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The dollar fell after a report showed U.S. employment growth in April was the lowest since November 2004, signaling that the U.S. economic slowdown has finally caught up to the labor market.
The dollar rose broadly for the third straight day, its longest rally in two months, after solid U.S. service sector data eased some concerns about the economy ahead of April's payrolls report.
The dollar edged up in thin trade, briefly brushing a two-month high against the yen, as dealers scaled back bets the greenback would slide ahead of an upcoming report on U.S. job growth in April.
The dollar rose, hitting a nine-week high against the yen, after a report showed U.S. manufacturing expanding at its fastest pace in almost a year.
Signs of sluggish U.S. growth pushed the dollar just shy of a record low against the euro on Monday and kept it on track for its steepest monthly slide since November.
The dollar dropped to a record low against the euro on Friday after the weakest reading of U.S. economic growth in four years, providing more evidence the economy is falling behind the rest of the world.
The dollar strengthened broadly on Thursday as dealers, frustrated at the euro's failure to reach a fresh new record high against the greenback, bought the U.S. currency back across the board.
The dollar fell to a two-year low against a basket of major currencies on Wednesday and came within a whisker of its record low against the euro after soft U.S. housing data kept a spotlight on slowing economic growth.
The dollar slipped after weak U.S. housing and consumer confidence data raised expectations the Federal Reserve may have to cut interest rates sometime this year.
The dollar edged up against a basket of major currencies, snapping a nine-day decline, but the outlook remained negative in the near term.
The dollar edged up against the euro on Friday, after touching a two-year low overnight, helped by ralling U.S. stock prices and dealers evening out their positions before the weekend.
The dollar and euro fell against the yen after as worries about a possible near-term interest rate hike in China to slow its accelerating economy prompted investors to unwind trades funded by low rates in the Japanese currency.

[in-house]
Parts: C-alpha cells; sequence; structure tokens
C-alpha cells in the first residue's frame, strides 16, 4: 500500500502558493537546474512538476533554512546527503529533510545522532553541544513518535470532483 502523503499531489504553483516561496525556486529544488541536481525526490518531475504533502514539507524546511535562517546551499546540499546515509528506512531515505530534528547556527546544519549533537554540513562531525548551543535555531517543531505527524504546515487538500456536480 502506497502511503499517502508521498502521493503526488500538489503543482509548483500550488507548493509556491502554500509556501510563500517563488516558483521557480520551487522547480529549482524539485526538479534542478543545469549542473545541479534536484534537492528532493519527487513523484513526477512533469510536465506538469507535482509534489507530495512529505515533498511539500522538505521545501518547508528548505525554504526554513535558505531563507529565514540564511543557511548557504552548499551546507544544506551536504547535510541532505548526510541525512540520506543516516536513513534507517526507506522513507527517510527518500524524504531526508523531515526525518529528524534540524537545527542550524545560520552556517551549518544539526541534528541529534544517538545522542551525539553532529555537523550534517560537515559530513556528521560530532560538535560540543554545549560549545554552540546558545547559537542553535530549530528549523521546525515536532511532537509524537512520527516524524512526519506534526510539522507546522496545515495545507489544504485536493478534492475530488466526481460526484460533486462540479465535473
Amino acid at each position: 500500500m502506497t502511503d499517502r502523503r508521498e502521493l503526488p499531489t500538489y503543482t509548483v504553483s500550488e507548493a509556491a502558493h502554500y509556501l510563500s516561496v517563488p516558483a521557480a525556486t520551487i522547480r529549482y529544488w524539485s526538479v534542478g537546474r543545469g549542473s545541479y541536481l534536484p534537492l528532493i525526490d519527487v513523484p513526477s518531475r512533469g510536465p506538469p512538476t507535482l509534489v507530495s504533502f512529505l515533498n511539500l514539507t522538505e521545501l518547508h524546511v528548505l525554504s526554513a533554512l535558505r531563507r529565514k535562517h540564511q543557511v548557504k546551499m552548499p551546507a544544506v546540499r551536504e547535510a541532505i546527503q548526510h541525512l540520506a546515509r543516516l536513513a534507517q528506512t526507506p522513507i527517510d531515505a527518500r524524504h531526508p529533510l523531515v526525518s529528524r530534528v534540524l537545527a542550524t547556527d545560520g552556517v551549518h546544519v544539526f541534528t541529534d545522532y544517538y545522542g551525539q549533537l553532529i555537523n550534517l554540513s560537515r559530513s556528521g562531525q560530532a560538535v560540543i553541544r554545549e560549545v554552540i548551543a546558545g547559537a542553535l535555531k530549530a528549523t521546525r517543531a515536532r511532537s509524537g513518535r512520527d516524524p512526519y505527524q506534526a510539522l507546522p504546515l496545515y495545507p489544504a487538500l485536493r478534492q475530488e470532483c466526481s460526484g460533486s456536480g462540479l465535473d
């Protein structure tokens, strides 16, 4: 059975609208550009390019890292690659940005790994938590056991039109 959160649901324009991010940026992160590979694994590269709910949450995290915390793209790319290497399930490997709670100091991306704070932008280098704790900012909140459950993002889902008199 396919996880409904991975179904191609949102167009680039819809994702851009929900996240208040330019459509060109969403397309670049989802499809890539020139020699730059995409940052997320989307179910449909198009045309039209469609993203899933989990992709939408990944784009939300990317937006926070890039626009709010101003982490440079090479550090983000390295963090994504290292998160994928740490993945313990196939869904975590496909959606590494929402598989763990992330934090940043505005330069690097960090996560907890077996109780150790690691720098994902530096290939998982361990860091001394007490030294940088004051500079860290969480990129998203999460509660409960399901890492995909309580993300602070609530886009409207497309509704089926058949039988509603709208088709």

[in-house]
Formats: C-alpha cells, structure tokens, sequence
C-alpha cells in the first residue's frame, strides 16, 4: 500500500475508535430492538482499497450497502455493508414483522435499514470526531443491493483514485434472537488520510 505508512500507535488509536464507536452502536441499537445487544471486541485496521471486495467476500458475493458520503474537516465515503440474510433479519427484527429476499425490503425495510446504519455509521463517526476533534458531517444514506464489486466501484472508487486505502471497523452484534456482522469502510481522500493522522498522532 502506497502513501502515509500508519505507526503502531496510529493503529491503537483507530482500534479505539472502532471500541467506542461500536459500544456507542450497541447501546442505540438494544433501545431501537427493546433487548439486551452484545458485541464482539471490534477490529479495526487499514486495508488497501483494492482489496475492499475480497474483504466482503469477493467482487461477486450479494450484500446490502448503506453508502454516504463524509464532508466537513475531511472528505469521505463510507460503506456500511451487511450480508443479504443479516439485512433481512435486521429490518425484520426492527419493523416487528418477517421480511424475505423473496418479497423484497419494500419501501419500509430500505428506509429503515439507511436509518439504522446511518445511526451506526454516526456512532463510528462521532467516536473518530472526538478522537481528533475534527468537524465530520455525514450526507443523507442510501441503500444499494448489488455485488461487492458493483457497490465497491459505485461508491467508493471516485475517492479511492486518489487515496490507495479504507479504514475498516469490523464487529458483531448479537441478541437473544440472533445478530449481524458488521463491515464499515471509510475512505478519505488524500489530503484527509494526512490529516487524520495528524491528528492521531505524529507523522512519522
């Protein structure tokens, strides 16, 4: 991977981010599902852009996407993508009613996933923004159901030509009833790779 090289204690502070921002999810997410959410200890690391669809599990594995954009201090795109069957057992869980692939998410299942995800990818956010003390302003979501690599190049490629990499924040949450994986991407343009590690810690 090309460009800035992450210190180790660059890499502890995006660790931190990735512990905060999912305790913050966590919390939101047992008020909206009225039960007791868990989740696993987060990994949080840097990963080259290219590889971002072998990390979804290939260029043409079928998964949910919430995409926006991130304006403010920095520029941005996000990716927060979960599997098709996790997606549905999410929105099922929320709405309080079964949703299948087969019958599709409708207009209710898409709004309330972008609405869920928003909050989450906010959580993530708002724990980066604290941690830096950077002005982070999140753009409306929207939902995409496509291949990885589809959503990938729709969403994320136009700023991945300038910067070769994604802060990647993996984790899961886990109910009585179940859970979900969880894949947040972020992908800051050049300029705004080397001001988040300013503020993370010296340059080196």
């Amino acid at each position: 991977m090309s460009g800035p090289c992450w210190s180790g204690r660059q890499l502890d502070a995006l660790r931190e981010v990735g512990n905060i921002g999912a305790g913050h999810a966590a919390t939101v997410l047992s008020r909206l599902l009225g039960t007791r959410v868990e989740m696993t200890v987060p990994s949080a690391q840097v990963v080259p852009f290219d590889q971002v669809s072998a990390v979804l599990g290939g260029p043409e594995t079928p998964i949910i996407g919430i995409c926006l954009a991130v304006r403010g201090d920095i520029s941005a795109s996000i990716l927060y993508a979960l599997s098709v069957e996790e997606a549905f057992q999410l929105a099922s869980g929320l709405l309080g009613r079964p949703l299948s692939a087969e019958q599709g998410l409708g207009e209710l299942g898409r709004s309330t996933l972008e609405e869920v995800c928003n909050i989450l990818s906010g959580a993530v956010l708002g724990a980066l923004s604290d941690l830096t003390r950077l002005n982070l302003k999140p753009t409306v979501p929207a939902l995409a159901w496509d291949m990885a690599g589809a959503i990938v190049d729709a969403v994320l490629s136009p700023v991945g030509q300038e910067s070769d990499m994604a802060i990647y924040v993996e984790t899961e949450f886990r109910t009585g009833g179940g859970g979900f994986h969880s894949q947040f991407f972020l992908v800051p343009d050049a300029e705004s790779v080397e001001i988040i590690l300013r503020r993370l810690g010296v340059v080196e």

The dollar dropped to a 26-year low against sterling and traded near a record low versus the euro, as expectations for U.S. interest rate cuts contrasted with prospects for monetary tightening in Europe and Asia.
The Dow closed within striking distance of a new record following another batch of strong earnings reports. "I think this market is acting great," said Todd Leone head of listed trading at Cowen & Company. "We've had a tremendous rally and we’re still making a number of new highs. It's really acting well."
The dollar dropped against the euro, yen and pound after a report showed core consumer prices rose less than expected in March. The greenback set a fresh 15-year low against the sterling and 2-year low against the euro.
Investors celebrated Tax Day with a broad-based rally and the S&P 500 closed at its highest level in nearly seven years, boosted by Citigroup's strong earnings report and a surge in M&A activity. "Expectations for this quarter are quite low and so far everything has beat, which has given the market a boost," said Barry Hyman, market strategist at EKN Financial.
The dollar gave up more ground to the euro, which climbed to within one cent of its all-time high, and the pound neared $2 Monday. Movement against the dollar could drive up the price of exports and tighten the pinch for travelers to Europe just as the tourist season approaches.
The Australian dollar climbed to a fresh 17-year peak against the U.S. dollar on Monday, buoyed by gains against the Japanese yen after the weekend Group of Seven ministers meeting appeared unconcerned about carry trades.
China will not participate in discussions on the global economy at a meeting of Group of Seven (G7) nations this weekend despite being invited to do so, a German finance ministry official said on Tuesday.
The outlook for equities is positive next week provided there is no ‘significant weakness’ in U.S. first quarter earnings, Mislav Matejka, European Equity Strategy at JP Morgan, tells CNBC.com.